Dietary Red Flags & Tummy Troubles -- Many visitors to India fall victim to the ubiquitous "Delhi belly," an unfortunate reaction to unfamiliar rich and spicy foodstuffs that can overwhelm the system and cause symptoms ranging from slight discomfort and "the runs" to extreme cases of nausea, fever, and delirium. To avoid this, simply be sensible. Adjust slowly; move on to spicy foods in small doses. You should also be on your guard about where you eat; if you have any fears at all, stick to the upmarket restaurants, usually those in five-star hotels -- but do venture out to those recommended in this guide. Remember that uncooked vegetables or fruit can be hazardous if washed in water that has not been boiled, so peel all your own fresh fruit and avoid salads. Unless you're in an upmarket hotel, don't eat fruit that has already been cut -- any water on the knife or on the skin of the fruit is likely to seep into the flesh. Be wary of undercooked meats -- they may harbor intestinal worms -- and stay away from pork unless you're in a five-star hotel.

The first thing to bear in mind when diarrhea or nausea strikes is that your body is trying to cleanse itself, so only use an antidiarrhea medication (like Imodium) if you are desperate -- about to embark on a long train journey, for example. Ideally, you should plan a few days of rest and cut back on all food except plain basics (a diet of boiled rice and bananas is ideal), and drink plenty of boiled water (or black tea) or bottled water with rehydration salts. If your tummy trouble doesn't clear up after 3 to 4 days, consult a physician -- you may be suffering from something more serious: a protozoa (amoeba or giardia) or a viral or bacterial infection.

Water Concerns -- More than anything else in India, the water is likely to make you ill. For this reason, you should not only avoid untreated drinking water, but be on your guard against any food product that is washed with water or has had water added to it. When buying tea (or chai) on the streets, for example, check that the cup is washed with hot water and even ask to dry it yourself -- carry a small cloth or napkins so that you can remove any water from anything that is going to go into your mouth; alternatively, carry your own stainless steel cup everywhere you go. Use bottled water when you brush your teeth, and do not open your mouth in the shower. Do not have ice added to your drink unless you've been assured that it's purified (as is typical of upmarket hotels and restaurants). Do be aware that in summer it is not uncommon for vendors selling lassi (a deliciously refreshing yogurt drink) to mix ice into their concoctions, and be exceptionally wary of enticing marketplace drinks such as freshly squeezed sugar-cane juice, which will be mixed with untreated water. If you purchase bottled water from roadside stalls, dodgy-looking shops, or small towns, check the seal on the cap and investigate the bottle for any signs of tampering. Also try to determine the age of the packaged water; if it looks like it's been sitting on the shelf for too long, avoid it. The only exception to the bottled water rule may be if you are 100% sure the water has been boiled for 20 minutes, or if you have been assured that the water has been filtered or treated with reverse osmosis or some similarly effective process. Generally, where water is placed in your room in a jug or some such container it has indeed been treated and is drinkable. If you are in the slightest doubt, simply ask. The same goes for street food stalls in larger cities where there is awareness around the dangers of drinking untreated water -- simply ask if the water is filtered or not. Remember not to clean wounds, cuts, or sores with tap water. Instead, douse and cleanse any open wound with antiseptic solution, cover it with an adhesive bandage, and consult a doctor if it doesn't heal soon. Note: A large number of restaurants and hotels have begun to take the issue of plastic bottles and their impact on the environment very seriously. We all know and understand that water bottled in plastic is cause for environmental concern. We strongly suggest that you make an effort to cut down on the number of plastic bottles that make their way to India's landfills (or rivers or valleys) by encouraging the use of treated water wherever possible -- and give your support to businesses that do so.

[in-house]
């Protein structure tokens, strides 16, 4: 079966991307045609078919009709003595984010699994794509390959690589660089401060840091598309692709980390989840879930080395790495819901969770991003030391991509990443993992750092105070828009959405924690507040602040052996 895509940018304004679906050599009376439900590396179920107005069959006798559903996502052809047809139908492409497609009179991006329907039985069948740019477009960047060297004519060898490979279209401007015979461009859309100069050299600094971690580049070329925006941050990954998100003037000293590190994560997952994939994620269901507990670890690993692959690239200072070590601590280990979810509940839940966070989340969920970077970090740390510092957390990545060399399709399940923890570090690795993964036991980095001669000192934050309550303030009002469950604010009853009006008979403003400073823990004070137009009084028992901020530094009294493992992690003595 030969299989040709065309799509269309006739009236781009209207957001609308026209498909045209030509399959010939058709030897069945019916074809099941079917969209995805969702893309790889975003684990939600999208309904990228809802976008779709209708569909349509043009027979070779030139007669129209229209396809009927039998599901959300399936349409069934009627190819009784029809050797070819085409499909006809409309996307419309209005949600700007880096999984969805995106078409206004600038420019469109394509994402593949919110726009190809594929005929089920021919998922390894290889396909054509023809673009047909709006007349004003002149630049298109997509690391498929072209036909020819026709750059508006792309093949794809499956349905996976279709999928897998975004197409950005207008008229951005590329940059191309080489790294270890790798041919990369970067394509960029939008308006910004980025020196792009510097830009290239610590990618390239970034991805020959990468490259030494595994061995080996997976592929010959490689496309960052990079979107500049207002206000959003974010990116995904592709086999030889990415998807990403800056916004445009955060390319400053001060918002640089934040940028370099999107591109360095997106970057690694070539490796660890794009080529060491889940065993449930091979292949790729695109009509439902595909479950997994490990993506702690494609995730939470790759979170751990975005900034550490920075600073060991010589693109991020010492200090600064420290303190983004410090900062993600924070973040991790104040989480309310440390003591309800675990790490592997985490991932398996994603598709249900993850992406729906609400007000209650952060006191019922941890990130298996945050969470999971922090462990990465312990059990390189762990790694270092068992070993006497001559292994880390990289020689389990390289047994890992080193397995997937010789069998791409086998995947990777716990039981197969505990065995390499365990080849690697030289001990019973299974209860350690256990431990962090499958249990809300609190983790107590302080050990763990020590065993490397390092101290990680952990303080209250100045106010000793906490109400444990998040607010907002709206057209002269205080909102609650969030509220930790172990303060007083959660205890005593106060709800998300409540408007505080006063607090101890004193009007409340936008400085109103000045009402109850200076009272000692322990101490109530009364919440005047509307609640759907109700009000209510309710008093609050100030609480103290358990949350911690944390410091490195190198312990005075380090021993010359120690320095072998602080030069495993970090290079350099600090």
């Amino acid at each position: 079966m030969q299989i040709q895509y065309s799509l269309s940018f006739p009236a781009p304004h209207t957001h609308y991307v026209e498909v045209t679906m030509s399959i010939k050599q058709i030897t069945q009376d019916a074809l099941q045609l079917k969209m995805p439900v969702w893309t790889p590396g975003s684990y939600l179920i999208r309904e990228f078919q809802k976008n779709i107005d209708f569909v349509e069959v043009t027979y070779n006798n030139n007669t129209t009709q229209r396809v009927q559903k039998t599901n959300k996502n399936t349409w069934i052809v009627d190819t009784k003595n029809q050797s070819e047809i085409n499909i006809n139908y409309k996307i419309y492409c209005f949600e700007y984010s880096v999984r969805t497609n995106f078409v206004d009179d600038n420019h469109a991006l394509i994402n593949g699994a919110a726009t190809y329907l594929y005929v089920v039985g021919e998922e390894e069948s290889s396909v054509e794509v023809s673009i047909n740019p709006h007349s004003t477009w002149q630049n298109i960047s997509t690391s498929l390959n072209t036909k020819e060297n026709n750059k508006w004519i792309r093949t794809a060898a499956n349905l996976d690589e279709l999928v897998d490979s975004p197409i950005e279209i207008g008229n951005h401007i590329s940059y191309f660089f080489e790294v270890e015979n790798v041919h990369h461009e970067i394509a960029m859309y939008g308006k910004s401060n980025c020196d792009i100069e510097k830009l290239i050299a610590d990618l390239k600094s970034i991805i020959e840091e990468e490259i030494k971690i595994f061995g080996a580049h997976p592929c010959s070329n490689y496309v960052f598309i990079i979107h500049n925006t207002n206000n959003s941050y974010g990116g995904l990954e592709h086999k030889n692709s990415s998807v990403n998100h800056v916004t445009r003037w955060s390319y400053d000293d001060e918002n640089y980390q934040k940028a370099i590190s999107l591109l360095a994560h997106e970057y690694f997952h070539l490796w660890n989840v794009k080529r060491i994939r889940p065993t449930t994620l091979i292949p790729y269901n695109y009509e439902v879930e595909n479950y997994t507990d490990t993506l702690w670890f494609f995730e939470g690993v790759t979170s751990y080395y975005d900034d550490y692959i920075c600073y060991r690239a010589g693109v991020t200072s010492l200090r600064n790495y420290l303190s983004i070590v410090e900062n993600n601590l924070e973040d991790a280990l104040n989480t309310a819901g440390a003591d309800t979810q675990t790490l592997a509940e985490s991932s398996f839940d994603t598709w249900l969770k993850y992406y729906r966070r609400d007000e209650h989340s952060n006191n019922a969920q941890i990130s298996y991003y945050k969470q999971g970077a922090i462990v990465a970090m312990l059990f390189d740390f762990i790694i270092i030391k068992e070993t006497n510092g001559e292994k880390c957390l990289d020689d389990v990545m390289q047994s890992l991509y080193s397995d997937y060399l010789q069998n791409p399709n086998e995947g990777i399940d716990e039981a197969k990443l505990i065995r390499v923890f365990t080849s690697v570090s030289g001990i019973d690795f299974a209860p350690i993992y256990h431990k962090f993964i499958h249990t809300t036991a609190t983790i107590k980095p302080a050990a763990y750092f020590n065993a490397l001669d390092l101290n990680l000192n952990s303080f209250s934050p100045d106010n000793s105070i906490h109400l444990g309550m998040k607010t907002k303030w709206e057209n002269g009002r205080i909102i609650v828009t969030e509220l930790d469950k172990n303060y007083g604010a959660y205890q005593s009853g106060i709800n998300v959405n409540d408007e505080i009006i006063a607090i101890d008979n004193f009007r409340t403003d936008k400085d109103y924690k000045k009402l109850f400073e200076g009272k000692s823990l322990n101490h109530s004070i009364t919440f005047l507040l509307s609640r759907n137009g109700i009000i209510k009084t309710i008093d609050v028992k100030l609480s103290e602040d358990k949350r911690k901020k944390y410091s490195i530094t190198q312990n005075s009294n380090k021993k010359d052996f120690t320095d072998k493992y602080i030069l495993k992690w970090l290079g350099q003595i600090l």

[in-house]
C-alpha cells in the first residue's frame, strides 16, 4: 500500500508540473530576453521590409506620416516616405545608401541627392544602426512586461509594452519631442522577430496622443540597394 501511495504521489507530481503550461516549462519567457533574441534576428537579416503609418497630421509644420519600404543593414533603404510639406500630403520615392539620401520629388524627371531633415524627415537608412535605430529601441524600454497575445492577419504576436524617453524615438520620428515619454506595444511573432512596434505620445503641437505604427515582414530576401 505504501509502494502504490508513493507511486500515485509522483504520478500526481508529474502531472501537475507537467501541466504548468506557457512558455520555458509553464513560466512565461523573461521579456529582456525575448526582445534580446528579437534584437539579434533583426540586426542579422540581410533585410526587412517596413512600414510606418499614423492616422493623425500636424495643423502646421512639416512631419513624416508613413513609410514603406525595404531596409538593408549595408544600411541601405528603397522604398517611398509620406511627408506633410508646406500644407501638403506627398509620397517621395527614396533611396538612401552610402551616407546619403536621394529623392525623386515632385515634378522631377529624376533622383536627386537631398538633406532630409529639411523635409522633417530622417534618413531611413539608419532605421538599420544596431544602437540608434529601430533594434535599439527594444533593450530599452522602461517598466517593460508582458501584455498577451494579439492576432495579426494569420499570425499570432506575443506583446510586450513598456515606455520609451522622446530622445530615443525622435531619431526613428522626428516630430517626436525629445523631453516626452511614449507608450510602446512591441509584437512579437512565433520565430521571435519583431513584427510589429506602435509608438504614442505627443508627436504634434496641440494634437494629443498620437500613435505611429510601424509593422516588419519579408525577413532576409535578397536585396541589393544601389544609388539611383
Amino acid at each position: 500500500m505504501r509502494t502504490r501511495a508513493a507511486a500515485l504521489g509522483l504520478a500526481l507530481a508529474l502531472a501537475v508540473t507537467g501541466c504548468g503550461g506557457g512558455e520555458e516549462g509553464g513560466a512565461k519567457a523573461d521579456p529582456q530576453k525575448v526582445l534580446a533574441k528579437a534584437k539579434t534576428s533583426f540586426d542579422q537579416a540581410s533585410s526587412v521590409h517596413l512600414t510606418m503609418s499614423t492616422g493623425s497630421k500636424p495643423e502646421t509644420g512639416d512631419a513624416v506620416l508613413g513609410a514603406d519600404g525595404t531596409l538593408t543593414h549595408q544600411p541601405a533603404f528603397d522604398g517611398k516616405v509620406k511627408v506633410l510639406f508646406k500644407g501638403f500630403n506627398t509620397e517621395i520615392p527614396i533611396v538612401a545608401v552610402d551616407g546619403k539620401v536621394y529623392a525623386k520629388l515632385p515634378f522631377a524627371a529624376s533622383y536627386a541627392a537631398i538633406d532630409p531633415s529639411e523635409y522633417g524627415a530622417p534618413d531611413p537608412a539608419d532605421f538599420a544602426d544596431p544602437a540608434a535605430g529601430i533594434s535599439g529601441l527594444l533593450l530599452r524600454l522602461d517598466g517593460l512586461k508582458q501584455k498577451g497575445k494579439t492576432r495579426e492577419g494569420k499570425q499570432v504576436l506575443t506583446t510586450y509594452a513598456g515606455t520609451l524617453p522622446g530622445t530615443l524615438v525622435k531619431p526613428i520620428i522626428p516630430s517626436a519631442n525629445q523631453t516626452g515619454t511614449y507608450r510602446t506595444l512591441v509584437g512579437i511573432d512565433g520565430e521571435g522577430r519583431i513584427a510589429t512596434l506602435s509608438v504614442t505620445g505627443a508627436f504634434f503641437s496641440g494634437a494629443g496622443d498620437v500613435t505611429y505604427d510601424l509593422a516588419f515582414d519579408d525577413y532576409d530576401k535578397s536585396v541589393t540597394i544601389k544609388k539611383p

Bugs, Bites & Other Wildlife Concerns -- Remote areas are alive with insects and creepy-crawlies, but the greatest risk is malaria . Wear shoes when trekking or in wet areas; you can be contaminated from worm-infested soil or mud, which can also be a source of microbial, bacterial, or hookworm infection. Leeches are a common problem in the rainforest regions. Do not try to pull them off your skin; dousing with salt does the trick. It's possible to prevent this nasty experience by wearing special antileech "socks" and dousing your shoes with lime powder. You're more likely to be bitten by a rabid dog or monkey than by a snake, spider, centipede, or sea creature, but it does occur: Wear thick trousers and boots when hiking, tread carefully, keep your eyes peeled, and in the unlikely event that you are bitten, try to get a good look at the animal so that medical staff knows what antivenin to use. And yes, get to a doctor or hospital as soon as possible. Animals are seldom treated as pets in India -- as a general rule, steer clear of them, and should you be bitten, use antiseptic and consult a physician immediately.